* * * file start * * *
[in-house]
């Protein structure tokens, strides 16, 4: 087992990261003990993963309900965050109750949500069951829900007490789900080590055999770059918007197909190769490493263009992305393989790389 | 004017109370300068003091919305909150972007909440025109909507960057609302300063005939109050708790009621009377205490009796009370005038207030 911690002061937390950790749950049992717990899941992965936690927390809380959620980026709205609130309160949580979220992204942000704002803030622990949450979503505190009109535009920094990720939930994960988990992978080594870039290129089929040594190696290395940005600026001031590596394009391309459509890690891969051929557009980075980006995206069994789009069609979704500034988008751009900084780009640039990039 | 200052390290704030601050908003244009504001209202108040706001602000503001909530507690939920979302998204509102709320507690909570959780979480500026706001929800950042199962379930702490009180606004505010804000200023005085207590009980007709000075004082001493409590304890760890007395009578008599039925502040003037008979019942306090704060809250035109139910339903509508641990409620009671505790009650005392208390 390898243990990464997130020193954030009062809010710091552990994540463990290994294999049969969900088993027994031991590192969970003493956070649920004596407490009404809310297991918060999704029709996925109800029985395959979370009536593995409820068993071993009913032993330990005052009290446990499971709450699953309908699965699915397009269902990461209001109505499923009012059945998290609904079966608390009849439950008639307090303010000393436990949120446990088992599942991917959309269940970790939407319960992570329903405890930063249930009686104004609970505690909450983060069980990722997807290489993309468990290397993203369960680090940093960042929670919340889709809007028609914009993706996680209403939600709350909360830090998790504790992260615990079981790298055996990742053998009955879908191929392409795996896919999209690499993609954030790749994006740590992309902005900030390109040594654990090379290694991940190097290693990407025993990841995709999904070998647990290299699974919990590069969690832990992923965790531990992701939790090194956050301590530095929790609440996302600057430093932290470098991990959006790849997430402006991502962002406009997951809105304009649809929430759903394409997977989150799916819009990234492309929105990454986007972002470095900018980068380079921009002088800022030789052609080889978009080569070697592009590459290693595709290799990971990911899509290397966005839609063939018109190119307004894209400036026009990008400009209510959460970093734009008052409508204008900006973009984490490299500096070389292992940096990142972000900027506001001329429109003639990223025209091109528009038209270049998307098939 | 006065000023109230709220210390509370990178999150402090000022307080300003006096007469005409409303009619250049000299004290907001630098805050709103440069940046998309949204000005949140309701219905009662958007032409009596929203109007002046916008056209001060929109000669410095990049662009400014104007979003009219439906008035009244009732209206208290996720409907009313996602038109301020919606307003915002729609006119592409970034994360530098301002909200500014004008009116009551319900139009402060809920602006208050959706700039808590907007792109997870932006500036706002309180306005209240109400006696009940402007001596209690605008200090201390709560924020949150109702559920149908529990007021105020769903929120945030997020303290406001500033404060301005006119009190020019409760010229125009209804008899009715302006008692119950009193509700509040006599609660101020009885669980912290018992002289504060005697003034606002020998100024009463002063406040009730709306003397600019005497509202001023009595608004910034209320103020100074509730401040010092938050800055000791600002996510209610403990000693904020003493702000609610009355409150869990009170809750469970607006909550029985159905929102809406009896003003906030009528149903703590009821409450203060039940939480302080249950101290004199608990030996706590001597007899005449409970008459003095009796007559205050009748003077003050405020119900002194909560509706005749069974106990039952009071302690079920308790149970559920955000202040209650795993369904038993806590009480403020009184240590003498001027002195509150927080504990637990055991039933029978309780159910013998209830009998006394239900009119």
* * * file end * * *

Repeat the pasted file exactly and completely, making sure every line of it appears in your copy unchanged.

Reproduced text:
[in-house]
């Protein structure tokens, strides 16, 4: 087992990261003990993963309900965050109750949500069951829900007490789900080590055999770059918007197909190769490493263009992305393989790389 | 004017109370300068003091919305909150972007909440025109909507960057609302300063005939109050708790009621009377205490009796009370005038207030 911690002061937390950790749950049992717990899941992965936690927390809380959620980026709205609130309160949580979220992204942000704002803030622990949450979503505190009109535009920094990720939930994960988990992978080594870039290129089929040594190696290395940005600026001031590596394009391309459509890690891969051929557009980075980006995206069994789009069609979704500034988008751009900084780009640039990039 | 200052390290704030601050908003244009504001209202108040706001602000503001909530507690939920979302998204509102709320507690909570959780979480500026706001929800950042199962379930702490009180606004505010804000200023005085207590009980007709000075004082001493409590304890760890007395009578008599039925502040003037008979019942306090704060809250035109139910339903509508641990409620009671505790009650005392208390 390898243990990464997130020193954030009062809010710091552990994540463990290994294999049969969900088993027994031991590192969970003493956070649920004596407490009404809310297991918060999704029709996925109800029985395959979370009536593995409820068993071993009913032993330990005052009290446990499971709450699953309908699965699915397009269902990461209001109505499923009012059945998290609904079966608390009849439950008639307090303010000393436990949120446990088992599942991917959309269940970790939407319960992570329903405890930063249930009686104004609970505690909450983060069980990722997807290489993309468990290397993203369960680090940093960042929670919340889709809007028609914009993706996680209403939600709350909360830090998790504790992260615990079981790298055996990742053998009955879908191929392409795996896919999209690499993609954030790749994006740590992309902005900030390109040594654990090379290694991940190097290693990407025993990841995709999904070998647990290299699974919990590069969690832990992923965790531990992701939790090194956050301590530095929790609440996302600057430093932290470098991990959006790849997430402006991502962002406009997951809105304009649809929430759903394409997977989150799916819009990234492309929105990454986007972002470095900018980068380079921009002088800022030789052609080889978009080569070697592009590459290693595709290799990971990911899509290397966005839609063939018109190119307004894209400036026009990008400009209510959460970093734009008052409508204008900006973009984490490299500096070389292992940096990142972000900027506001001329429109003639990223025209091109528009038209270049998307098939 | 006065000023109230709220210390509370990178999150402090000022307080300003006096007469005409409303009619250049000299004290907001630098805050709103440069940046998309949204000005949140309701219905009662958007032409009596929203109007002046916008056209001060929109000669410095990049662009400014104007979003009219439906008035009244009732209206208290996720409907009313996602038109301020919606307003915002729609006119592409970034994360530098301002909200500014004008009116009551319900139009402060809920602006208050959706700039808590907007792109997870932006500036706002309180306005209240109400006696009940402007001596209690605008200090201390709560924020949150109702559920149908529990007021105020769903929120945030997020303290406001500033404060301005006119009190020019409760010229125009209804008899009715302006008692119950009193509700509040006599609660101020009885669980912290018992002289504060005697003034606002020998100024009463002063406040009730709306003397600019005497509202001023009595608004910034209320103020100074509730401040010092938050800055000791600002996510209610403990000693904020003493702000609610009355409150869990009170809750469970607006909550029985159905929102809406009896003003906030009528149903703590009821409450203060039940939480302080249950101290004199608990030996706590001597007899005449409970008459003095009796007559205050009748003077003050405020119900002194909560509706005749069974106990039952009071302690079920308790149970559920955000202040209650795993369904038993806590009480403020009184240590003498001027002195509150927080504990637990055991039933029978309780159910013998209830009998006394239900009119």